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A Times Editorial

Fight the scourge of pain pill abuse

Florida's political leadership needs to get serious about confronting the epidemic of prescription drug abuse. Seven people die in the state each day from overdosing, and lax regulation of sham "clinics" has made the state a mecca for out-of-state narcotourists. • Florida Attorney General Pam Bondi has taken several important steps since winning election in November. Law enforcement is doing its part. But Gov. Rick Scott and the Republican-led Legislature need to remove the roadblocks they put in place and help fight this scourge.

The easy and illegal dealing of prescription drugs presents the same crisis to public health and safety that crack cocaine did two decades ago. But unlike street drugs, prescription narcotics often latch onto victims who initially sought legitimate help for back pain or other injuries.

A report last month showed that prescription drug-related deaths in Florida were on the rise. Florida doles out more oxycodone than any other state. The racket is so rich that visitors from Ohio, Kentucky and other states truck down to Florida — where prescription drug sales go largely unchecked — to cycle through the doors of unscrupulous pain-management clinics, or so-called pill mills.

The flood of pills is staggering. A clinic in Lake Worth saw 250 patients a day. In South Florida, a new clinic opened up every three days in 2009. In the last month alone, Tampa police busted what they said was a narcotic racket that prescribed 2.4 million pills to 9,000 people over a seven-month period, and whose sales had a street value of $24 million to $60 million. A separate sting in Pinellas County this month resulted in the arrest of a doctor who authorities said tried to sell 10,000 oxycodone pills.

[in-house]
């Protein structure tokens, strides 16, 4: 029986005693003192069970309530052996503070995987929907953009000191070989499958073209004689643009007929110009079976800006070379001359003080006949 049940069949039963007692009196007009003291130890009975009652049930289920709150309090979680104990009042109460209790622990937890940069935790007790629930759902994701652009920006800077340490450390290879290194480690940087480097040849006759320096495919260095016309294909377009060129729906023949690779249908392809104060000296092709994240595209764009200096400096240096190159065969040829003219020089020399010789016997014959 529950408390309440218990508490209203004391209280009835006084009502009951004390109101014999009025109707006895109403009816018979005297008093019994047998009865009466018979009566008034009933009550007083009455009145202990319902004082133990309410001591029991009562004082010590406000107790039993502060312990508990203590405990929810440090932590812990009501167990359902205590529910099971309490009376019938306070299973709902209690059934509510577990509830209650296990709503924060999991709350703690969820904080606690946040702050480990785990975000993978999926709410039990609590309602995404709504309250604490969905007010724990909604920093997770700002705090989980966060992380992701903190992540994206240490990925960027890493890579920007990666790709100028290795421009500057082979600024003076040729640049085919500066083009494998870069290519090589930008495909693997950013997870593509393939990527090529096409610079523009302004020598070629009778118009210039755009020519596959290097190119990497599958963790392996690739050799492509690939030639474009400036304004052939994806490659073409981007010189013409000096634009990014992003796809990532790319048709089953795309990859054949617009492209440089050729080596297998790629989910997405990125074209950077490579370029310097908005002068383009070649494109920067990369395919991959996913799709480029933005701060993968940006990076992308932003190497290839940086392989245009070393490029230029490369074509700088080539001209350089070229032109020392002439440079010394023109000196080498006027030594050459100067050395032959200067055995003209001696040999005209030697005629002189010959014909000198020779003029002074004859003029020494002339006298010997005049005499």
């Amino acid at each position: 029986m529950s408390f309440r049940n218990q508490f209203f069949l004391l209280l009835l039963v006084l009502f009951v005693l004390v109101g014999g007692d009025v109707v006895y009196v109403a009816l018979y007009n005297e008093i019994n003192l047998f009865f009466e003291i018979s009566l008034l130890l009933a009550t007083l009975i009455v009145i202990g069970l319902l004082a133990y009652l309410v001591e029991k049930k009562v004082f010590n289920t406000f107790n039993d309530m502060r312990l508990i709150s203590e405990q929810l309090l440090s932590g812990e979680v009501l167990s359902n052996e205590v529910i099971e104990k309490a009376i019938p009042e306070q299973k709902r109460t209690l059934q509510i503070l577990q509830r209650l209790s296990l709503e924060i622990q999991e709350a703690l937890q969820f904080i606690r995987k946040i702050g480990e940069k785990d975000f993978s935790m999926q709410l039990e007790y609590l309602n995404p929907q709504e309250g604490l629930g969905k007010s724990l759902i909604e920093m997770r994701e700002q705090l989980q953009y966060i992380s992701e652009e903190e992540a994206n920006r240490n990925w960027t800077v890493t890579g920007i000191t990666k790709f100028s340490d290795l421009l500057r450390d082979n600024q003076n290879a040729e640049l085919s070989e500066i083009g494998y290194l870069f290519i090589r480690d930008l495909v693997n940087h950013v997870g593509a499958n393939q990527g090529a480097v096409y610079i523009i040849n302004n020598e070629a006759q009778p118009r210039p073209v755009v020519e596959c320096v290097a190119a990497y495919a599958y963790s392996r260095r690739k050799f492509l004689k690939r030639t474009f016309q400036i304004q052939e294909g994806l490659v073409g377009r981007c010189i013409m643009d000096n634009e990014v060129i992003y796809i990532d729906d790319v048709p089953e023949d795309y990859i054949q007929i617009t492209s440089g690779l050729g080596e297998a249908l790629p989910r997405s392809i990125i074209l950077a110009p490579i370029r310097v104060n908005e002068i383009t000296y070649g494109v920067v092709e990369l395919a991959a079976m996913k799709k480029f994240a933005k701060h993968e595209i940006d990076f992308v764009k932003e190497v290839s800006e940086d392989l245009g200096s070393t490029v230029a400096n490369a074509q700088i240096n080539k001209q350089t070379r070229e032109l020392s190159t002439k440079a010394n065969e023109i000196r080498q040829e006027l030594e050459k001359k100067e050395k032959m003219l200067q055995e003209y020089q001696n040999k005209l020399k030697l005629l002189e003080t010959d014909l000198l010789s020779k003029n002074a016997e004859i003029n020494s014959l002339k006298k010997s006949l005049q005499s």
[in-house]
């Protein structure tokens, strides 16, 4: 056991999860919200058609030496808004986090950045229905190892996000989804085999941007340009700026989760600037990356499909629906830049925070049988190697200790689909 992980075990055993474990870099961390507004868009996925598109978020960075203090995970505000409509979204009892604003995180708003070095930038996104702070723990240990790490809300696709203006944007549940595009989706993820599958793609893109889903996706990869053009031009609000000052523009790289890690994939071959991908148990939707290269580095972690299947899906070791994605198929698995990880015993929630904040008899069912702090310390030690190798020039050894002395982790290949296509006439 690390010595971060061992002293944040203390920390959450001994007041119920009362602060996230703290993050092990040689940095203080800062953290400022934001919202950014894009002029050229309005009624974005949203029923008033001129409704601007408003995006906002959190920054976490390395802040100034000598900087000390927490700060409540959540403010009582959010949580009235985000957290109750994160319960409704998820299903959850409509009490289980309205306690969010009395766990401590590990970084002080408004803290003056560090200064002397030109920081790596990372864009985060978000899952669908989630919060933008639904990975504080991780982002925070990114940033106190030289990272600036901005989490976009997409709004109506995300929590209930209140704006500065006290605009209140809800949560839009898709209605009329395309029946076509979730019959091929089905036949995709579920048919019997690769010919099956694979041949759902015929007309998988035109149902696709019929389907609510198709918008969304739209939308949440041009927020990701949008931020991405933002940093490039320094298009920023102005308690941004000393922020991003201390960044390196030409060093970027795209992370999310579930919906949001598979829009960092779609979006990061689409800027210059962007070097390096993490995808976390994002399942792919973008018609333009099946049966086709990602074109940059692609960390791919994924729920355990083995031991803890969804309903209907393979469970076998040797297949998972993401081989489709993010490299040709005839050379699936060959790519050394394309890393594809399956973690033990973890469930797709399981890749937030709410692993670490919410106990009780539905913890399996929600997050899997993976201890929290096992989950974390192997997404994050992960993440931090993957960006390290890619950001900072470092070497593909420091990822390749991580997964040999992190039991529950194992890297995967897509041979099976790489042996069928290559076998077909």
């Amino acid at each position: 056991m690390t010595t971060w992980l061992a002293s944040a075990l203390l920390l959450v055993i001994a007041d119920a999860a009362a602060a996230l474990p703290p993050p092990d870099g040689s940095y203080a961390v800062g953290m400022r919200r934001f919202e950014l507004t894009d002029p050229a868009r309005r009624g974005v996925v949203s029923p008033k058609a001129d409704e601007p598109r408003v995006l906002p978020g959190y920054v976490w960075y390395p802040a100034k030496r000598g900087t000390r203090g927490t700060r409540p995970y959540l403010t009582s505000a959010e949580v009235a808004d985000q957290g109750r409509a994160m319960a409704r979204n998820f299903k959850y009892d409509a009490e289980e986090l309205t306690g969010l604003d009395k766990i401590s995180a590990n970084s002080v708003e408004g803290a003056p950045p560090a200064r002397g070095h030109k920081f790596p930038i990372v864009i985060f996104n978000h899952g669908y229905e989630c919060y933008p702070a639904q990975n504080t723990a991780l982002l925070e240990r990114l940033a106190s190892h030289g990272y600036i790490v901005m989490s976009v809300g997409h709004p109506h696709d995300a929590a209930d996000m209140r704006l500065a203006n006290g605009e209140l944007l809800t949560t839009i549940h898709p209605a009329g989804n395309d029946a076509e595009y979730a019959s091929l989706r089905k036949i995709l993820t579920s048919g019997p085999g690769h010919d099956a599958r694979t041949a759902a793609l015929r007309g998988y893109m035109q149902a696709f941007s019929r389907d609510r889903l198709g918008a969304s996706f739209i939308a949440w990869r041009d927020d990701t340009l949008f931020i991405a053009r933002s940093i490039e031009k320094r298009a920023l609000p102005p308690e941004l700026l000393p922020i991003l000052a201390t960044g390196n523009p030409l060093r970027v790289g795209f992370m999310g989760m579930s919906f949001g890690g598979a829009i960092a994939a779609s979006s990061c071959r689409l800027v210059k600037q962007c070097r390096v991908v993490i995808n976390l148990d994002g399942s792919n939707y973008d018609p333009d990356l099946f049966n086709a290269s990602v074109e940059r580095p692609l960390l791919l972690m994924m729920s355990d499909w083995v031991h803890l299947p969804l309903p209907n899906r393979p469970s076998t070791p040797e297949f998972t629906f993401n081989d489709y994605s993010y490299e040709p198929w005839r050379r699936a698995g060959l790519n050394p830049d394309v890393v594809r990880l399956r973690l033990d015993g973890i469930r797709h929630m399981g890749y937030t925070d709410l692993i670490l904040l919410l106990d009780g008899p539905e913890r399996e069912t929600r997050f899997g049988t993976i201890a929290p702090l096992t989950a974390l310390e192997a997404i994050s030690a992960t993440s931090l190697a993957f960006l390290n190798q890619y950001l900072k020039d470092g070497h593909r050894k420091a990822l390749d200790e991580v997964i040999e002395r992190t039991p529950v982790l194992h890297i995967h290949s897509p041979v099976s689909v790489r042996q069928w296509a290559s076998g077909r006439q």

Bondi, to her credit, has given the problem her attention. A former Hills­borough County prosecutor, Bondi knows firsthand the impact prescription drug abuse is having — destroying families, causing addicts to rob and steal, clogging up the court system.

Even before taking office last week, she appointed former state Sen. Dave Aronberg, a former assistant attorney general, to a new post focusing on prescription drug abuse. And she made another good appointment in hiring Nick Cox as Florida's new statewide prosecutor. As a former prosecutor and director of state social services in the Tampa Bay area, Cox has seen both sides of the drug problem. Bondi has put together a solid team that knows how to work with local authorities. It will take a great level of cooperation between state and local law enforcement for any crackdown to work.

The governor and Legislature need to show the same urgency and common sense. Lawmakers' decision in November to hinder state agency rulemaking — and Scott's own executive order toward the same end last week — has put an indefinite hold on regulations the Legislature passed last year for pill mills. And the state still has not implemented the prescription drug registry that many other states have to track the dispensing of certain drugs from pharmacies and doctors. That alone has contributed greatly to Florida's attractiveness for narcotourists.

Scott and the Legislature need to realize that stronger oversight of prescriptions and pain management clinics is an essential step toward exposing physicians and sham clinics that conspire to dump boatloads of narcotics on the streets. Prescription drug abuse is a crime, and the costs in lives and taxpayer dollars have hit the crisis stage. The days of turning a blind eye are over.

Fight the scourge of pain pill abuse 01/08/11 [Last modified: Friday, January 7, 2011 5:48pm]
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